I had my first Waze experience the other day leaving Los Angeles. It totally blew my mind.
Waze is a crowd-sourced route planning and traffic information app that collects data from nearby users about congestion, travel times and road conditions in real-time. Known as “Wazers,” app users earn points for adding data to the app, such as the location of speed traps, collision sites and other slowdowns.
At one point there were 9,000 Wazers nearby using the app, because we chose to depart Los Angeles at the peak of rush hour traffic. But as the eternal optimist, I was thrilled to get to watch Waze perform under a maximum stress test. While the app itself is cute, and it makes data collection into a game, Waze is no laughing matter.
Google, Apple and Facebook recently jockeyed for the right to buy Waze. Google dished out $1.5 billion to acquire the Israeli startup and it’s 150-strong team in the town of Raanana.
Urban mobility is one of the great business challenges of the 21st century. This is a problem Los Angeles knows well.
The world’s fast-growing megacities will wrestle with unique urban mobility challenges as they assume new prominence in global affairs. Lagos, Jakarta, Mexico City, São Paulo and Mumbai (not to mention Cairo, Shanghai, and Karachi) have significantly larger populations than Los Angeles, and continue to push against their physical boundaries. The demand placed upon all forms of urban transport in these cities will be severely tested by new inhabitants, and the arrival of new businesses to serve their needs. But this is an opportunity as well. Entrepreneurs don’t let problems go to waste.
Los Angeles entrepreneurs have the opportunity to exploit their knowledge of daily commuting hell to craft the urban mobility solutions of the future. Call it an unfair advantage that has the potential to benefit hundreds of millions of commuters on a daily basis.
Peer-to-peer ridesharing service Lyft recently arrived in Los Angeles. The company has an app lets you operate your personal vehicle as a taxi cab, and earn some extra money. Riders can hail you to their location with the press of a button, and pay a suggested donation for transport by credit card. The Lyft app relies on Waze to help its drivers navigate more efficiently.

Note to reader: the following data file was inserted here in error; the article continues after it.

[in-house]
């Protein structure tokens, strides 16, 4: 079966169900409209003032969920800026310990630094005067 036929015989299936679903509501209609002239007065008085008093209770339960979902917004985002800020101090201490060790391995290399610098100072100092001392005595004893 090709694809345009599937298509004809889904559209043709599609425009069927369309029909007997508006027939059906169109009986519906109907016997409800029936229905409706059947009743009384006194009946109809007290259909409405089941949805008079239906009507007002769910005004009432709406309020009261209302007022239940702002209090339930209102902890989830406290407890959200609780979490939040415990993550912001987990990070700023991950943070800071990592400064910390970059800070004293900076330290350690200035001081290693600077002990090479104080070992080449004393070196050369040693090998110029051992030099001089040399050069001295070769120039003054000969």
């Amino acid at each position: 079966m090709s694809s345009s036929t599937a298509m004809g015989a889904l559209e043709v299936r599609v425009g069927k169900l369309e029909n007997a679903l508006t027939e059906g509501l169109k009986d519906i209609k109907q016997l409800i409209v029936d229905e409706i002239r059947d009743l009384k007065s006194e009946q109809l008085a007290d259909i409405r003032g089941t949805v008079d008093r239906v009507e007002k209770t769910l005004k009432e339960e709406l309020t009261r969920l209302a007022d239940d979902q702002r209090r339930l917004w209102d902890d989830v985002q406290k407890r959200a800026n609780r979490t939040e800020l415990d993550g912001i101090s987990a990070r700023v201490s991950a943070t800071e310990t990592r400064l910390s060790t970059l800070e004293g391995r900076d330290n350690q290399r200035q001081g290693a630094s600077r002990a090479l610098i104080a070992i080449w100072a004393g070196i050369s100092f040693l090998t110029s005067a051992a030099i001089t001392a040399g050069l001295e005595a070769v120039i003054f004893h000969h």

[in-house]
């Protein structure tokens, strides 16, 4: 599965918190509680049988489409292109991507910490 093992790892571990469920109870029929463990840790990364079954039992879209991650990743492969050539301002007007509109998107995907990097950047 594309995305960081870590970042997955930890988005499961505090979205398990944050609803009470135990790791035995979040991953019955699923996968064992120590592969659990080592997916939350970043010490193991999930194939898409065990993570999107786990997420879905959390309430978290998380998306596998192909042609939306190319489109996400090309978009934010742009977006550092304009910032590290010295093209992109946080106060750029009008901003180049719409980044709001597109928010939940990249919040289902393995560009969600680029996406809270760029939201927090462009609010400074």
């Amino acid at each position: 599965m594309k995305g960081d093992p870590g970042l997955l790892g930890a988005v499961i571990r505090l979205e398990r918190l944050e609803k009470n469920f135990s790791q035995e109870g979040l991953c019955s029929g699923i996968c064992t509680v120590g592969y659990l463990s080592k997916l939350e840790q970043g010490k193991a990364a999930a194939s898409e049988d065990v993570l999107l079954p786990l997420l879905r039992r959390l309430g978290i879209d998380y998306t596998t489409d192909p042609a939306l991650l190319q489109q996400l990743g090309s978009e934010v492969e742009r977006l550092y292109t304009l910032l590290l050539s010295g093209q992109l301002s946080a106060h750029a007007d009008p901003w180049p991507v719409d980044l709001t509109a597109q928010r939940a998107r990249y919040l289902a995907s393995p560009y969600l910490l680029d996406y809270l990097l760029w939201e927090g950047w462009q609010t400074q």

Could peer-to-peer carsharing services bring on-demand mobility to millions of young urbanites in Nigeria, Indonesia, Brazil? It’s possible, but one thing that will slow them down is the need for credit card billing. While disposable income is on the rise in many developing economies, credit card ownership is still quite low. Even this can be overcome, however, if an on-demand ridesharing service figures out a way to collect mobile payments, such as m-Pesa, which is the norm in Kenya, and across much of Africa.
Waze made my driving experience in Los Angeles unforgettable, and they have a huge head start in developing markets with high cell phone penetration. Urban mobility is such a huge challenge, and will continue to be, that Google/Waze alone will not be enough to remedy it. Los Angeles commuters and entrepreneurs know the pain of urban sprawl as few Americans do, and you have a massive opportunity ahead. So if you’re looking for a business idea, Los Angeles startups, I challenge you to lead the way in mobility solutions for the next billion.
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